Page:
62 GM plants were regenerated. Insect feeding tests indicated that plant A5 was significantly resistant to Lymantria dispar. ELISA testing revealed that the AaIT gene was expressed in the GM poplar (Wu et al. 2000).

Lin et al. (2002) reported that the CpTI gene was inserted into the genome of a triploid poplar hybrid, ([Populus tomentosa × P. bolleana] × P. tomentosa), and the total soluble protein level expressed in the GM plants was increased. The same research group also reported that three major insect pests, Malacosoma disstria, Lymantria dispar and Leucoma candida [=Stilpnotia candida], which attack poplars in northwestern China, were tested on plants of the GM lines, TG04, TG07 and TG71, and larval mortality was perceptibly increased (Zhang et al. 2002).

Transformation of an insect resistance gene into birch was first reported by Zhan et al. (2001). GUS (β-glucuronidase) and Southern blotting analyses revealed that the spider insecticidal peptide gene was integrated into the genome of Betula platyphylla, though no further reports have been published on the propagation or field testing of GM plants. Disease resistance

Compared with research on genetic modification of trees for resistance to insects, little research has been undertaken for resistance to disease. Zhao et al. (1999) reported that the rabbit alexin gene NP-1 had been inserted into the genome of Populus tomentosa. Results demonstrated that infection by many micro-organisms was inhibited in GM plants but further information on follow-up research has yet to be reported.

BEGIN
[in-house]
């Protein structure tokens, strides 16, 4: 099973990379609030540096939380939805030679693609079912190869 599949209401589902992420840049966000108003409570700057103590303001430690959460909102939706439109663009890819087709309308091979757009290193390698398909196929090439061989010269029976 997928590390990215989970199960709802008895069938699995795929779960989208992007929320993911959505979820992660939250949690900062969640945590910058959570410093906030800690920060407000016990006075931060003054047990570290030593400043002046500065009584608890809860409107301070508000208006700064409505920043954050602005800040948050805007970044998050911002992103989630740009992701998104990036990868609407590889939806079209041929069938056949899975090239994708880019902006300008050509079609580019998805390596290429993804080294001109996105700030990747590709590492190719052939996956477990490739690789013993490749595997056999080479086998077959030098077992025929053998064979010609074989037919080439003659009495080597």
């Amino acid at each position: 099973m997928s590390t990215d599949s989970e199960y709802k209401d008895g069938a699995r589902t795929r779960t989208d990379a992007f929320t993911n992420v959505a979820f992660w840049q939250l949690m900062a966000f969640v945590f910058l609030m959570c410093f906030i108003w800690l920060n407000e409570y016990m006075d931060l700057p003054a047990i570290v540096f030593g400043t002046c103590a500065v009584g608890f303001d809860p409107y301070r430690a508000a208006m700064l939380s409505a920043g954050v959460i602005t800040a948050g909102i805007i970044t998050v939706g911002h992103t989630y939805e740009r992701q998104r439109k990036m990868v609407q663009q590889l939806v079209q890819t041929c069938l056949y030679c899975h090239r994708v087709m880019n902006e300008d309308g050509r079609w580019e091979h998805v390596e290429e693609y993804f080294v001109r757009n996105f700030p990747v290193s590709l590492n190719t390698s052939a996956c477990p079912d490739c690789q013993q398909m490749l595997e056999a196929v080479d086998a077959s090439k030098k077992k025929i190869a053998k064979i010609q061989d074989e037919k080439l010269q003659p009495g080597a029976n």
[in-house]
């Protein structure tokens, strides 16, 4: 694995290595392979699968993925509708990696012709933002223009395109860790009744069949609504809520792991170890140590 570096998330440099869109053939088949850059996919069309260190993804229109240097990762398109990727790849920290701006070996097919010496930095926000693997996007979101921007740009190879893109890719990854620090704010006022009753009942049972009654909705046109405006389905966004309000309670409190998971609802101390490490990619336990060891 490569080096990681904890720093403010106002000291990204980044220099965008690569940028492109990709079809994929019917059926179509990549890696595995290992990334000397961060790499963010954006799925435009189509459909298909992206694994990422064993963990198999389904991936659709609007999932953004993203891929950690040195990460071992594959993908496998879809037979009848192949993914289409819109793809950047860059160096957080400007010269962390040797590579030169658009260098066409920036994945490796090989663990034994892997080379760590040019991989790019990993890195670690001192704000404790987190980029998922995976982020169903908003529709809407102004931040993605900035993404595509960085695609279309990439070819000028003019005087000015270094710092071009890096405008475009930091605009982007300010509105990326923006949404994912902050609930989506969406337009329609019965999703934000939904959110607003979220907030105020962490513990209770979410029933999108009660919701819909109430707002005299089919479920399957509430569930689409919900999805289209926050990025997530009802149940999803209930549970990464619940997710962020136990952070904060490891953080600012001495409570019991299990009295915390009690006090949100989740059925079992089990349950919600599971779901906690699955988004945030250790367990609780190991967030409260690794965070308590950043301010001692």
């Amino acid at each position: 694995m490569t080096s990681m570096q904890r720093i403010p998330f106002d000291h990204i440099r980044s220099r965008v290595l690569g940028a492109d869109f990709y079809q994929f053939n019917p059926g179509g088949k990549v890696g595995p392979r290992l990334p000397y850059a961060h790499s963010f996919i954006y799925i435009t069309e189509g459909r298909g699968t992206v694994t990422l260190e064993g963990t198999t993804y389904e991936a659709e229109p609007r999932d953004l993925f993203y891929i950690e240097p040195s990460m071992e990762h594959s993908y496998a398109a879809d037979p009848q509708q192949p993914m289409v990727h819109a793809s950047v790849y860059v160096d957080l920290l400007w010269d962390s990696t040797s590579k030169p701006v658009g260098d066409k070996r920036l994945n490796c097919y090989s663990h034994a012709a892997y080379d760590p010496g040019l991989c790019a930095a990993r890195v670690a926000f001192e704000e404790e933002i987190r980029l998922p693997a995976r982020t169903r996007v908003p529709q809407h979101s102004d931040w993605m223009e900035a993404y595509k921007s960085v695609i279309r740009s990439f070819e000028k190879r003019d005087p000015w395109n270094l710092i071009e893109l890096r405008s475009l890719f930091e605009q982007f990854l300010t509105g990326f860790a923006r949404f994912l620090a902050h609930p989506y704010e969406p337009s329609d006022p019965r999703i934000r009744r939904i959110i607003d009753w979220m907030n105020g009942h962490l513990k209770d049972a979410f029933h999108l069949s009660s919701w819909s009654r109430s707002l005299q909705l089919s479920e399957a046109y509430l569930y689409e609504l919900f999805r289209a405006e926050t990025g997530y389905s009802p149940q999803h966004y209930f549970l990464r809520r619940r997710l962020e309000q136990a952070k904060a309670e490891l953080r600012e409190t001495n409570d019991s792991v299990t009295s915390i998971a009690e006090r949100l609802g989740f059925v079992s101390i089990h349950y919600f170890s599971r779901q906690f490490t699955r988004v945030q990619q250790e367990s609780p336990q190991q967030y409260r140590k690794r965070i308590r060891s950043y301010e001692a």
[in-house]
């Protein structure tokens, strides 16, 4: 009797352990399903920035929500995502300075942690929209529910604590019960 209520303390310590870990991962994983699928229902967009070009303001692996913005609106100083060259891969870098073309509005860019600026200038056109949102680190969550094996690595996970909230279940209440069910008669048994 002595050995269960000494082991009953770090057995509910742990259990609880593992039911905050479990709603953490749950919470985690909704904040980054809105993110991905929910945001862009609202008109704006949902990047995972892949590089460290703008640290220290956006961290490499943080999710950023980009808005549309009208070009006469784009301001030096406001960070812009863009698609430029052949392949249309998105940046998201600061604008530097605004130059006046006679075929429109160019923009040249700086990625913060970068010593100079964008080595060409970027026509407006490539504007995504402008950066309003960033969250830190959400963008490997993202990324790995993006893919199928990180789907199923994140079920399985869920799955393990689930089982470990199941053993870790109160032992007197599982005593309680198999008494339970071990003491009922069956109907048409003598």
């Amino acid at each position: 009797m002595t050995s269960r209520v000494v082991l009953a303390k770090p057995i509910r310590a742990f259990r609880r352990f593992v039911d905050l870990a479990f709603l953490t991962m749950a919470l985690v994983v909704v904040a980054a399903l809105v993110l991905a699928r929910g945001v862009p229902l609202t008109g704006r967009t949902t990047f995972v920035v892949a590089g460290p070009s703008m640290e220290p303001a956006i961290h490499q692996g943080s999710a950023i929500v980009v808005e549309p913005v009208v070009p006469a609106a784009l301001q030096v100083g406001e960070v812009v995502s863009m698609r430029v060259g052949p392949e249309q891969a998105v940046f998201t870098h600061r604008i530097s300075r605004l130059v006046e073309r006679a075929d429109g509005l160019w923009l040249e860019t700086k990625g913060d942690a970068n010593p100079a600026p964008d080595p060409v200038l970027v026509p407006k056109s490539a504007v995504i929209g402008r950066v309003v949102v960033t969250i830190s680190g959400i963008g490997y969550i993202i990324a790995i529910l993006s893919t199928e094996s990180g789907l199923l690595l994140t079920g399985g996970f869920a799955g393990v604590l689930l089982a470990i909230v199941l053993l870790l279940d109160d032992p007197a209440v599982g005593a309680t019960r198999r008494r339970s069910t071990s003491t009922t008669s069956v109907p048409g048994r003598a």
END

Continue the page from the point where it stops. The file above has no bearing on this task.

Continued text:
Eucalyptus urophylla is one of the major eucalypt plantation species in southern China. It is found, however, that E. urophylla, along with a few other species, is significantly damaged by Pseudomonas solanacearum. To develop clones more resistant to the pathogen, the cecropin D gene was inserted into the genome of U6, which is a clone locally selected from the introduced populations of E. urophylla in southern China. All experimental materials, including the gene, were provided by the Forestry College, South China Agricultural University in Guangzhou. The GM plants were inoculated with P. solanacearum and results showed that, 30 days after inoculation, 56.7 percent of GM plants were damaged relative to 86.7 percent of the control treatment (Shao et al. 2002).